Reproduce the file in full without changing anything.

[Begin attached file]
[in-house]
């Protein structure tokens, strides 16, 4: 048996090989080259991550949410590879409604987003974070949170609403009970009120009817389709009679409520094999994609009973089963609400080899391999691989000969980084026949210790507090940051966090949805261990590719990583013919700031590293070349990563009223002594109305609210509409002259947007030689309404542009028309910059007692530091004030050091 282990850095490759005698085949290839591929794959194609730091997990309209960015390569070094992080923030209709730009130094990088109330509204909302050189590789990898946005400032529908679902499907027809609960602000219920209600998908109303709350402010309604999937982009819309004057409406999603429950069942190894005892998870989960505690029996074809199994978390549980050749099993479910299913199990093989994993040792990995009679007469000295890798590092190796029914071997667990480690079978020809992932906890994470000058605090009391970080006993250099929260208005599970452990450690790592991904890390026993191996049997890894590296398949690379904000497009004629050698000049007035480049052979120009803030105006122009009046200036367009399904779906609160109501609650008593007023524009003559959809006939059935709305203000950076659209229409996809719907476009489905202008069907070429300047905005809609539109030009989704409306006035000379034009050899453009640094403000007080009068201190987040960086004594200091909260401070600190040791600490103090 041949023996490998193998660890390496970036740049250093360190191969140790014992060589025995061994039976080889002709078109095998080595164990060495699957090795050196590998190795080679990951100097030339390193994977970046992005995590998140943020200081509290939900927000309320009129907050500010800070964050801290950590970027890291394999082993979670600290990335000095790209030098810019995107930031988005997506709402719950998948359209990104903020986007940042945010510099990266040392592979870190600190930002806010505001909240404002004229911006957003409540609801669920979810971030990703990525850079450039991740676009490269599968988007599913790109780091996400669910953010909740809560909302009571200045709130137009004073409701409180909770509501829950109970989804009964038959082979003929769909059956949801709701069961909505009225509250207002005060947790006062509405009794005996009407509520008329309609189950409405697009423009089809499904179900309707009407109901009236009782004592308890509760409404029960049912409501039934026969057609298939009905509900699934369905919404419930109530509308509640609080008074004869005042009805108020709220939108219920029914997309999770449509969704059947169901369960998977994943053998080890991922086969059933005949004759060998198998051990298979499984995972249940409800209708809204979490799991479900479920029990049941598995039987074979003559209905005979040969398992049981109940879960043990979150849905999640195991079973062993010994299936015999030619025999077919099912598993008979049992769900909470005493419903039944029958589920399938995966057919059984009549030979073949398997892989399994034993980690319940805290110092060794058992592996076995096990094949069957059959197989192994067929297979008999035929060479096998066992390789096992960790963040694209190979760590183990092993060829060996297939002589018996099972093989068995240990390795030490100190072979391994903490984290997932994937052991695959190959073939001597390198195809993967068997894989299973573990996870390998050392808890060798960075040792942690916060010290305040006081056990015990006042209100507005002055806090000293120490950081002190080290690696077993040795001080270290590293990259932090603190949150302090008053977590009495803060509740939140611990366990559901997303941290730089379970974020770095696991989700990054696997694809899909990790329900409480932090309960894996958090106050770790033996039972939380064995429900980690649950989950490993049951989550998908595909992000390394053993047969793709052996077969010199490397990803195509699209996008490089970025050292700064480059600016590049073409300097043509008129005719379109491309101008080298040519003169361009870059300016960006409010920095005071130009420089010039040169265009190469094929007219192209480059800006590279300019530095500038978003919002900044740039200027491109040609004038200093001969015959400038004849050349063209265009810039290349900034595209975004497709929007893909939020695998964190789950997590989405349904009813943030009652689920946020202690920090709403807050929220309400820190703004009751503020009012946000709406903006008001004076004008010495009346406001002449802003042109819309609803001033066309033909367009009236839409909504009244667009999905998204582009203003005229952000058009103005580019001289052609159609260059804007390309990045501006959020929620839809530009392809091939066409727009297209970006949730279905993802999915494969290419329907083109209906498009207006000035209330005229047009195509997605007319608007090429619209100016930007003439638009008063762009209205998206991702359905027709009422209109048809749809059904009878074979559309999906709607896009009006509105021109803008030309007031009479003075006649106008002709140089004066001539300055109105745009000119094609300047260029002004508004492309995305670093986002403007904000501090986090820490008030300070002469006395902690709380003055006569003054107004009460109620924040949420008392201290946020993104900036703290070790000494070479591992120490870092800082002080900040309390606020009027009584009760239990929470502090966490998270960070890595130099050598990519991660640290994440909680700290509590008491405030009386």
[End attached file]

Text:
[in-house]
């Protein structure tokens, strides 16, 4: 048996090989080259991550949410590879409604987003974070949170609403009970009120009817389709009679409520094999994609009973089963609400080899391999691989000969980084026949210790507090940051966090949805261990590719990583013919700031590293070349990563009223002594109305609210509409002259947007030689309404542009028309910059007692530091004030050091 282990850095490759005698085949290839591929794959194609730091997990309209960015390569070094992080923030209709730009130094990088109330509204909302050189590789990898946005400032529908679902499907027809609960602000219920209600998908109303709350402010309604999937982009819309004057409406999603429950069942190894005892998870989960505690029996074809199994978390549980050749099993479910299913199990093989994993040792990995009679007469000295890798590092190796029914071997667990480690079978020809992932906890994470000058605090009391970080006993250099929260208005599970452990450690790592991904890390026993191996049997890894590296398949690379904000497009004629050698000049007035480049052979120009803030105006122009009046200036367009399904779906609160109501609650008593007023524009003559959809006939059935709305203000950076659209229409996809719907476009489905202008069907070429300047905005809609539109030009989704409306006035000379034009050899453009640094403000007080009068201190987040960086004594200091909260401070600190040791600490103090 041949023996490998193998660890390496970036740049250093360190191969140790014992060589025995061994039976080889002709078109095998080595164990060495699957090795050196590998190795080679990951100097030339390193994977970046992005995590998140943020200081509290939900927000309320009129907050500010800070964050801290950590970027890291394999082993979670600290990335000095790209030098810019995107930031988005997506709402719950998948359209990104903020986007940042945010510099990266040392592979870190600190930002806010505001909240404002004229911006957003409540609801669920979810971030990703990525850079450039991740676009490269599968988007599913790109780091996400669910953010909740809560909302009571200045709130137009004073409701409180909770509501829950109970989804009964038959082979003929769909059956949801709701069961909505009225509250207002005060947790006062509405009794005996009407509520008329309609189950409405697009423009089809499904179900309707009407109901009236009782004592308890509760409404029960049912409501039934026969057609298939009905509900699934369905919404419930109530509308509640609080008074004869005042009805108020709220939108219920029914997309999770449509969704059947169901369960998977994943053998080890991922086969059933005949004759060998198998051990298979499984995972249940409800209708809204979490799991479900479920029990049941598995039987074979003559209905005979040969398992049981109940879960043990979150849905999640195991079973062993010994299936015999030619025999077919099912598993008979049992769900909470005493419903039944029958589920399938995966057919059984009549030979073949398997892989399994034993980690319940805290110092060794058992592996076995096990094949069957059959197989192994067929297979008999035929060479096998066992390789096992960790963040694209190979760590183990092993060829060996297939002589018996099972093989068995240990390795030490100190072979391994903490984290997932994937052991695959190959073939001597390198195809993967068997894989299973573990996870390998050392808890060798960075040792942690916060010290305040006081056990015990006042209100507005002055806090000293120490950081002190080290690696077993040795001080270290590293990259932090603190949150302090008053977590009495803060509740939140611990366990559901997303941290730089379970974020770095696991989700990054696997694809899909990790329900409480932090309960894996958090106050770790033996039972939380064995429900980690649950989950490993049951989550998908595909992000390394053993047969793709052996077969010199490397990803195509699209996008490089970025050292700064480059600016590049073409300097043509008129005719379109491309101008080298040519003169361009870059300016960006409010920095005071130009420089010039040169265009190469094929007219192209480059800006590279300019530095500038978003919002900044740039200027491109040609004038200093001969015959400038004849050349063209265009810039290349900034595209975004497709929007893909939020695998964190789950997590989405349904009813943030009652689920946020202690920090709403807050929220309400820190703004009751503020009012946000709406903006008001004076004008010495009346406001002449802003042109819309609803001033066309033909367009009236839409909504009244667009999905998204582009203003005229952000058009103005580019001289052609159609260059804007390309990045501006959020929620839809530009392809091939066409727009297209970006949730279905993802999915494969290419329907083109209906498009207006000035209330005229047009195509997605007319608007090429619209100016930007003439638009008063762009209205998206991702359905027709009422209109048809749809059904009878074979559309999906709607896009009006509105021109803008030309007031009479003075006649106008002709140089004066001539300055109105745009000119094609300047260029002004508004492309995305670093986002403007904000501090986090820490008030300070002469006395902690709380003055006569003054107004009460109620924040949420008392201290946020993104900036703290070790000494070479591992120490870092800082002080900040309390606020009027009584009760239990929470502090966490998270960070890595130099050598990519991660640290994440909680700290509590008491405030009386």